I’m going to kick off my 50th year at 19,341 feet.

I’m turning 50 next summer.

I know, I know, I don’t look a day over 29. (at least that’s what I practically pay my 14-year-old niece to say. She’s a good sport to her ol’ auntie!)

But turning 50. That’s a big deal and it calls for an epic adventure.  A celebration of life and ability and a challenge to take me into the second half of life. 

I’ve been working on cultivating the right lifestyle for my "later years" and I'm finding that the habits that worked fine up to this point aren’t going to keep working out so well.  As Alison Bladh said on a recent podcast episode, we don’t have as much of a buffer to absorb any abuse we might unleash on ourselves as we get older.

I don’t know about you, but I’d like to be as healthy and vital and active and energetic for the next 30 years as I was for the last 30 years.  I’ve got sh*t to do!  I can’t sit around sick.  Of course there are things I can’t control, but regarding the things I can, (nutrition, hydration, movement, alcohol consumption, sleep habits, Geritol consumption) I’m going to pay closer attention. 

And that brings me to the epic celebration of my 50th year on the planet.  Me and 2 friends (who both turned 50 during Co-Vid quarantine and understandably wanted a “do-over” on their 50th celebration) are going to Africa to attempt to summit Kilimanjaro. 

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Kilimanjaro is the largest free-standing mountain in the world and the highest peak in Africa at 19,341 feet.  It’s actually an active volcano, but it hasn't erupted for 360,000 years, so we’re likely to walk away without any trouble!  (Thank goodness.  I’m there for the challenge, not for a lava shower!) Unlike Everest and some of the other scarier mountains, no technical climbing skills are required to get to the top of Kilimanjaro.  It’s “just a hike”. (pshhhhht….yeah, like Shaquille O’Neill is ‘just a tall person”!)

The route we will take is 22 miles of walking…up hill…over a 3 ½ day period.  (then 22 miles down, but I’ll cross that bridge when I come to it.)

You may notice that I said we were going to “attempt to summit”.  I say that with great respect for the mountain, the altitude and this whole experience. Only about 65% of people who set out to reach Uhuru Peak actually come home with their mountaintop selfie!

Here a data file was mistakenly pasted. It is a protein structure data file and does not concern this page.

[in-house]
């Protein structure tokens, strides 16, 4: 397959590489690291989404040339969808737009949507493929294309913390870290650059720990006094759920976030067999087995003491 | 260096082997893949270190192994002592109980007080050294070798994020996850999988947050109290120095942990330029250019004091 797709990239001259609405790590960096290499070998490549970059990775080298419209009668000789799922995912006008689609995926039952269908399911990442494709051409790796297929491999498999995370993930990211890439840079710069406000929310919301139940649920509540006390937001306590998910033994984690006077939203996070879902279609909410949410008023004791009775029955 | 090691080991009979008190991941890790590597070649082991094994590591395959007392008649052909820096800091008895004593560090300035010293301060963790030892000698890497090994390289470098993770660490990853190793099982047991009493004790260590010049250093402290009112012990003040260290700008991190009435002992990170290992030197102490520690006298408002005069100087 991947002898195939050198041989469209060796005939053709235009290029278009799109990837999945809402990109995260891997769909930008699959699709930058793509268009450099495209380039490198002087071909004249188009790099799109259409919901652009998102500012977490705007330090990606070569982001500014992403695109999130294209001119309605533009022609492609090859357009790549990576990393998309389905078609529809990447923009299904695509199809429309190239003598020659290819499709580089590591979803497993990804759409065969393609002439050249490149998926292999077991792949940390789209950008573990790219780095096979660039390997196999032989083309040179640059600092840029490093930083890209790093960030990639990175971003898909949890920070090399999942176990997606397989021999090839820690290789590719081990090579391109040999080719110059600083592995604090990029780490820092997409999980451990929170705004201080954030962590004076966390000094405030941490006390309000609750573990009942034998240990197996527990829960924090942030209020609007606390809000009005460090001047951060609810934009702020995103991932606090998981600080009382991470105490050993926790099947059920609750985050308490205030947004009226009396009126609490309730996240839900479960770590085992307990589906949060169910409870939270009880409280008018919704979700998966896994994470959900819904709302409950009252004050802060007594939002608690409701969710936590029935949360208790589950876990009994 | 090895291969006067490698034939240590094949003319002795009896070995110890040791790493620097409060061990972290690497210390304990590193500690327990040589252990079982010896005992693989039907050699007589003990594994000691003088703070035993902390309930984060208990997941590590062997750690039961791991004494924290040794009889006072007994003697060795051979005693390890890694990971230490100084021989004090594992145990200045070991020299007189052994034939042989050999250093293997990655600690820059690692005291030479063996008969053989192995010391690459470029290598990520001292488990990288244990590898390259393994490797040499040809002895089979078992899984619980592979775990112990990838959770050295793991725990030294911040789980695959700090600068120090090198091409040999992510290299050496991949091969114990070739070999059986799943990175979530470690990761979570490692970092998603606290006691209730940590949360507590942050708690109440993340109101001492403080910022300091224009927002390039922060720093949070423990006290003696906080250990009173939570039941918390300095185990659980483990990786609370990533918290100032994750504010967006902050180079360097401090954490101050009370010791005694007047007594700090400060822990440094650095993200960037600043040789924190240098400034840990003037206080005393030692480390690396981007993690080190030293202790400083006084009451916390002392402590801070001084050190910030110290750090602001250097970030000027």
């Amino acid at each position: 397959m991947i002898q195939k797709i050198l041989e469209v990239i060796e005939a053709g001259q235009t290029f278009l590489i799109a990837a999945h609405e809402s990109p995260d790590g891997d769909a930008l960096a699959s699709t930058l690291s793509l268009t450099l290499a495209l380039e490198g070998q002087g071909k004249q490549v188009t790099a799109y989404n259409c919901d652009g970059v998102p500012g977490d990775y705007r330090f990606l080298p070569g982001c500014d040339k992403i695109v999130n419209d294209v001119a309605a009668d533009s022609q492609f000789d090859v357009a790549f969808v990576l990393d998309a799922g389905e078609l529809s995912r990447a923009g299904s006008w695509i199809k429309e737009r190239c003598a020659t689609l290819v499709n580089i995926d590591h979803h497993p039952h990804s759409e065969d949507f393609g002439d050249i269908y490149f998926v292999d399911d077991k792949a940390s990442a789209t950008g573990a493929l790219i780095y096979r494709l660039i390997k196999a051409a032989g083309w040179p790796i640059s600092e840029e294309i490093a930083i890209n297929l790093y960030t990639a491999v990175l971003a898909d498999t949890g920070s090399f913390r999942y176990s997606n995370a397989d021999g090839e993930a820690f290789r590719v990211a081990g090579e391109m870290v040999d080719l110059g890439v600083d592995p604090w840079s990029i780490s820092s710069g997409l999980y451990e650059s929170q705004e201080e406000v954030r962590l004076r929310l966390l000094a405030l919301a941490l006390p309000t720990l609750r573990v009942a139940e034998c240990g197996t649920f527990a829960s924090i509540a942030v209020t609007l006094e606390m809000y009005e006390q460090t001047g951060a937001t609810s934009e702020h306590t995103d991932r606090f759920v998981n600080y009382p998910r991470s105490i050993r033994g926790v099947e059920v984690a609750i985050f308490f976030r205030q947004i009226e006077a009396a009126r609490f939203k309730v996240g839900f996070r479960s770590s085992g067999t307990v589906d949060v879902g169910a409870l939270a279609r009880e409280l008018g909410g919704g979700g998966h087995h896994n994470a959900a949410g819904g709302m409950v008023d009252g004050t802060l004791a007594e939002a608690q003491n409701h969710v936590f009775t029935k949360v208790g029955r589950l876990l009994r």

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Many of them don’t make it due to gear issues, but I have some control there. For months I’ve been walking miles and miles in the socks and boots I’ll be wearing on the mountain, in the pants and jackets, with my weighted backpack on. I’ve also been testing the snacks and meals I’ll be taking so I know how my body reacts to what I’m putting in it.

Some people don’t make it due to fitness, but I have some control there too! I’ve been logging the miles, climbing on the treadmill, and taking advantage of hilly terrain whenever I get the chance. (Funny thing, I moved to THE flattest state in the country in the process of my training, so finding hilly terrain has been a bit of a challenge.)

Some people fail to summit because it’s so hard, so uncomfortable and they don’t possess the mental toughness to push through the discomfort and exhaustion and dark times to get to the top. That stuff is my jam, and after 28 marathons, 3-ultra marathons, 2 Ironmans and a figure competition win, I’ve cultivated the ability to keep going when the going gets tough.

Now for the fun part…often, people are sidelined by altitude. I will take anti-altitude sickness medication, I have practiced on a 14-er in Colorado and have a bit of an idea of what low oxygen feels like, and am ready to embrace “Pole Pole” (the motto of the mountain, Pole-Pole means SLOW SLOW in Swahili. Going slowly allows your body to acclimate to the altitude as you ascend.) I can do all that, but I don’t know how my body is going to react to the altitude on December 28th when I’m hiking in the dark at 3 in the morning, exhausted and cold after 3 days of hiking and only 5 hours of weak sleep. That I can’t control.

Then there’s weather, and how I sleep at altitude, and my reaction to the cold and African cuisine, and hand filtered water and a bat in our hut, and a snake in my sleeping bag and scorpions and locusts and lava and…ok, so all that PROBABLY won’t happen, but my point is there is a lot I can’t control.

And so I release attachment to the outcome, and am ready to celebrate whatever successes, lessons, strengthening and vulnerability the mountain has for me. I’m ready to celebrate my friends, old and new. The beautiful Tanzanian people who will take care of us whether we summit, or whether they have to deliver the bad news that this trip is not our time. The singing our guides and porters will inevitably entertain and energize us with. The beautiful and varied surroundings as we pass through 5 different climate zones on the way up, and HOPEFULLY, if everything goes the way we hope, when I get back to the US on January 4, I’ll have a selfie from Uhuru Peak to share with you. But if I don’t, I’ll still have lots of amazing stories and lessons to share. (With all the joy, fun, sadness, disappointment, pain, suffering, celebration, excitement, failure and success that comes with it.)

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This is a simulation of our Uhuru Peak selfie.  Despite the realism of this shot, this is photoshopped.

Have a wonderful holiday and a safe and joyful new years celebration, and I’ll chat to you next year. 

Go get ‘em Tiger.

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